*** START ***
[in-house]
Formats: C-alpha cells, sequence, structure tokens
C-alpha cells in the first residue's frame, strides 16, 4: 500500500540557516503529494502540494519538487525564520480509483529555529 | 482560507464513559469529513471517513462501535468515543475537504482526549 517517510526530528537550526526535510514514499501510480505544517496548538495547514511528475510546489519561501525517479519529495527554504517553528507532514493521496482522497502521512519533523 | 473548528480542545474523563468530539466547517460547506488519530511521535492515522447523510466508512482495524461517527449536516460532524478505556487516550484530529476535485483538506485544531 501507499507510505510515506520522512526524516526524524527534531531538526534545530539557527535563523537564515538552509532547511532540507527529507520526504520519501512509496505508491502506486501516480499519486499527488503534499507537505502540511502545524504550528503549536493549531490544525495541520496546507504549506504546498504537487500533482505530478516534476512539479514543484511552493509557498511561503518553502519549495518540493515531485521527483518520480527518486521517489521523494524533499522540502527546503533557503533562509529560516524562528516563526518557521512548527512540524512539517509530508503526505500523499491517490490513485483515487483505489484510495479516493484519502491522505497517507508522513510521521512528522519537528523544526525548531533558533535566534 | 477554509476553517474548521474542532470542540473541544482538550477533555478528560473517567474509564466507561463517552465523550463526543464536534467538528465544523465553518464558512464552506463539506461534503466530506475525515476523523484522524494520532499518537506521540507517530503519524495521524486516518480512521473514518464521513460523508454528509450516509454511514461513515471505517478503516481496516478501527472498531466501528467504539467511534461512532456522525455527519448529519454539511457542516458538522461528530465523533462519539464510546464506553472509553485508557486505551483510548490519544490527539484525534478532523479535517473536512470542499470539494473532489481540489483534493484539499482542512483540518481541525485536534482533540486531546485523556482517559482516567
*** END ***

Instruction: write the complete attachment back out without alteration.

[in-house]
Formats: C-alpha cells, sequence, structure tokens
C-alpha cells in the first residue's frame, strides 16, 4: 500500500540557516503529494502540494519538487525564520480509483529555529 | 482560507464513559469529513471517513462501535468515543475537504482526549 517517510526530528537550526526535510514514499501510480505544517496548538495547514511528475510546489519561501525517479519529495527554504517553528507532514493521496482522497502521512519533523 | 473548528480542545474523563468530539466547517460547506488519530511521535492515522447523510466508512482495524461517527449536516460532524478505556487516550484530529476535485483538506485544531 501507499507510505510515506520522512526524516526524524527534531531538526534545530539557527535563523537564515538552509532547511532540507527529507520526504520519501512509496505508491502506486501516480499519486499527488503534499507537505502540511502545524504550528503549536493549531490544525495541520496546507504549506504546498504537487500533482505530478516534476512539479514543484511552493509557498511561503518553502519549495518540493515531485521527483518520480527518486521517489521523494524533499522540502527546503533557503533562509529560516524562528516563526518557521512548527512540524512539517509530508503526505500523499491517490490513485483515487483505489484510495479516493484519502491522505497517507508522513510521521512528522519537528523544526525548531533558533535566534 | 477554509476553517474548521474542532470542540473541544482538550477533555478528560473517567474509564466507561463517552465523550463526543464536534467538528465544523465553518464558512464552506463539506461534503466530506475525515476523523484522524494520532499518537506521540507517530503519524495521524486516518480512521473514518464521513460523508454528509450516509454511514461513515471505517478503516481496516478501527472498531466501528467504539467511534461512532456522525455527519448529519454539511457542516458538522461528530465523533462519539464510546464506553472509553485508557486505551483510548490519544490527539484525534478532523479535517473536512470542499470539494473532489481540489483534493484539499482542512483540518481541525485536534482533540486531546485523556482517559482516567